Sharp Correction Expected in 2018 Crude Prices

Sharp Correction Expected in 2018 Crude PricesSharp Correction Expected in 2018 Crude Prices

With oil prices over 30% higher since June, oil market bulls are finally getting what they wished for this holiday season. Global economic growth is strong and synchronous and end-use petroleum demand continues to outperform historical norms.

On the supply side, OPEC compliance is high. While Venezuela's production keeps slipping significantly month to month, other countries, including Iraq, Nigeria and Libya, could also see disruptions in the coming year.

Outages in the North Sea and hurricanes have unexpectedly tightened the market in the past six months, supporting OPEC's longstanding efforts since 2014 to rebalance it, CNBC reported.

These fundamental factors and OPEC countries' willingness to keep their production in check have reduced excess inventories by half as the New Year arrives. As a result, investors are positioned for a bull rally, leaving the oil market susceptible to a sharp correction should the fundamentals disappoint.

That is one of several reasons why experts are retaining bearish stance for next year, with Brent prices expected to average $55 per barrel.

Two key points are important to note. First, the support mentioned above may not be sustained. Though Barclays Research economists do not expect a recession in 2018, they do expect China's growth to slow, which would exert disproportionate pressure on commodities demand.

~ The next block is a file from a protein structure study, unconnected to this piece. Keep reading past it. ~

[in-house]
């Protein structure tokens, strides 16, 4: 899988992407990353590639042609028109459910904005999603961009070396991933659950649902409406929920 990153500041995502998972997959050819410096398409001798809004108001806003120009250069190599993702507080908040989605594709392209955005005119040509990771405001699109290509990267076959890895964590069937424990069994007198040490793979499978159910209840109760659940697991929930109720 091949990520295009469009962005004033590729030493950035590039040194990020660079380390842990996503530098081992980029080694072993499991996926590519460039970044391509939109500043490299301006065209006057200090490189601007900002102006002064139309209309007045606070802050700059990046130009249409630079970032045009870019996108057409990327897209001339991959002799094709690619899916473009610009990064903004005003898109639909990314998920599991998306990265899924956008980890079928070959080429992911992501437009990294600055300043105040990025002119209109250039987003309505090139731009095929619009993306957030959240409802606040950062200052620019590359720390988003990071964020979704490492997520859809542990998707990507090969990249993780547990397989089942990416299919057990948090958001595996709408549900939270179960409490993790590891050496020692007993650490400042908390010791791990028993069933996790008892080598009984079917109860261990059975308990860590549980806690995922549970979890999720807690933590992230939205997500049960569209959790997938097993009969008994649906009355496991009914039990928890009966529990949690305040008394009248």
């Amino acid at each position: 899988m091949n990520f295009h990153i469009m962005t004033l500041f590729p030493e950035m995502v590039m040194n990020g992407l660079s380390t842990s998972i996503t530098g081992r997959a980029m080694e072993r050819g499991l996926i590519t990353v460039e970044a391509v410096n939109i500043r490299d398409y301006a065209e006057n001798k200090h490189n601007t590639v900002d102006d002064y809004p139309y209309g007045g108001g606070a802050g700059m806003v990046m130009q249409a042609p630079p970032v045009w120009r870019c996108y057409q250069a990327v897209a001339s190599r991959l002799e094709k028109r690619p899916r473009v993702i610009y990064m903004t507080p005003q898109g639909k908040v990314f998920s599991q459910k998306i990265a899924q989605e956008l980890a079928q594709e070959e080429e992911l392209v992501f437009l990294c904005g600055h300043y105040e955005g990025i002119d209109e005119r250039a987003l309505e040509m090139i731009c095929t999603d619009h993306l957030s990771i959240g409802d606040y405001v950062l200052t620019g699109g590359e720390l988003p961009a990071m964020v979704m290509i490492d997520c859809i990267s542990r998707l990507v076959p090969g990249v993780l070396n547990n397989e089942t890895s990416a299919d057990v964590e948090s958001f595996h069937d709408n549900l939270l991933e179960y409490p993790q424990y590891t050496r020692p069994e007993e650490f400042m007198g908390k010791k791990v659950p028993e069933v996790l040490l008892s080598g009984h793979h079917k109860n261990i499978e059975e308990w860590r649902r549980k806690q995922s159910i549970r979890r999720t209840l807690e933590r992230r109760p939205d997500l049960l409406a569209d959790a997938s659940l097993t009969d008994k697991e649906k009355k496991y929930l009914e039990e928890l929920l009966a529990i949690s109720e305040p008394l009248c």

And not everyone is covered by the OPEC/non-OPEC deal. Libya and Nigeria's output, though fragile, has the potential to surge 10-20% higher, despite high risk of production.

The output that was offline in Canada is returning, boosting supplies next year and in 2019. The same goes for Brazil, where new supply is ramping quickly. Demand growth can also vary widely, especially if retail prices are higher on the year.

Second, the past year has shown that prices are determined by the speed and direction of inventories. Barclays Commodities Research's balance indicates a return to surplus on average next year.


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